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In 1890, Waco, Texas was larger than Dallas, Fort Worth and El Paso due in part to the Waco Suspension Bridge, the largest single span bridge in the United States. Also contributing to Waco ‘s large population was the Waco Tap Railroad which tapped into the Houston and Texas Central Railroad from Houston to Dallas.

Waco aspired to have a Fall Festival which would promote the city. In 1894 Waco residents raised the money to build an exposition hall with seating for 5,000. On November 8, 1894, Governor James Hogg was guest of honor on opening day of the month-long festival. The event included a parade, agricultural exhibit, amusement area, orators, and musicians. The first Exhibition was a grand success, bringing visitors from all over the state. Unfortunately, six weeks later the building burned.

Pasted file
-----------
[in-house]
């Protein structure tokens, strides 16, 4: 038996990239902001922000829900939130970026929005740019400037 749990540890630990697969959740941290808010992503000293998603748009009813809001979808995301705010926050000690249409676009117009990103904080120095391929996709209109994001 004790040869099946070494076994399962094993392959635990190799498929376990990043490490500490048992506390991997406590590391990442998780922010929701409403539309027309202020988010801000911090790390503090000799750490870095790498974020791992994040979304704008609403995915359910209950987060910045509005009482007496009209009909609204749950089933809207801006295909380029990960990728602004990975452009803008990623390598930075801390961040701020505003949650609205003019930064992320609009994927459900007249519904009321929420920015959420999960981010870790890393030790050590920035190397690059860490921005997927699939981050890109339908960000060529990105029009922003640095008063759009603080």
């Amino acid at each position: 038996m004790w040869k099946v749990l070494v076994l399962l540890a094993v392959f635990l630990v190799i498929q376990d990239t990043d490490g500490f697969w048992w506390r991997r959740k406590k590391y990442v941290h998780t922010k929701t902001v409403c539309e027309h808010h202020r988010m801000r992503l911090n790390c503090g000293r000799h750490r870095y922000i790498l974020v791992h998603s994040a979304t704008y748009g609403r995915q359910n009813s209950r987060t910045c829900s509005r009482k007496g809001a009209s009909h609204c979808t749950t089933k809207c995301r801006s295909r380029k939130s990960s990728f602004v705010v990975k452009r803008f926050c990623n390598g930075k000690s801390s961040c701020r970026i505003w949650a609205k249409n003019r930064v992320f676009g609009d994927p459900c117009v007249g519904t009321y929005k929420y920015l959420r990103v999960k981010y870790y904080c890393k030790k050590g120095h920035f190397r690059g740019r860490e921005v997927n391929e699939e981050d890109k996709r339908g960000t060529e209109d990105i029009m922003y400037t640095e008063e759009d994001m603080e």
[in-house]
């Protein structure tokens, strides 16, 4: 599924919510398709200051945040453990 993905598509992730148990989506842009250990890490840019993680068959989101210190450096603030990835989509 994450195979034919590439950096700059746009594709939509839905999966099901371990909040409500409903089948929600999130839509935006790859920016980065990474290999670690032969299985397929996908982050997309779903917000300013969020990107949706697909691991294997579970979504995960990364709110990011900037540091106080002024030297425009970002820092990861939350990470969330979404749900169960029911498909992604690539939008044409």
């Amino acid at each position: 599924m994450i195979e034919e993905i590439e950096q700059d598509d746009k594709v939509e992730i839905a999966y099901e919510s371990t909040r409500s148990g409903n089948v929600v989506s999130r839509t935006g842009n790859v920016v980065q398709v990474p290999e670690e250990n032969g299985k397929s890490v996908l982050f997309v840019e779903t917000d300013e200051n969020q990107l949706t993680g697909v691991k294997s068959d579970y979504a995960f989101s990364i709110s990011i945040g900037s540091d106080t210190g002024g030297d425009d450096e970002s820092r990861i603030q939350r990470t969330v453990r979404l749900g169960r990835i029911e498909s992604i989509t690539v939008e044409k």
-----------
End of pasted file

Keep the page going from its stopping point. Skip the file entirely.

In 1970, the Texas Cotton Palace was revived by residents of Waco. Today, The Festival on the Brazos is an energetic stage production that recounts the history of Waco. The colorful two-hour stage show features local residents who use drama, song and dance to chronicle and celebrate the history of the city.

The mission of Festival on the Brazos is to educate our citizens and visitors about our city’s history and to celebrate Waco and Texas.

The Mission of the Festival on the Brazos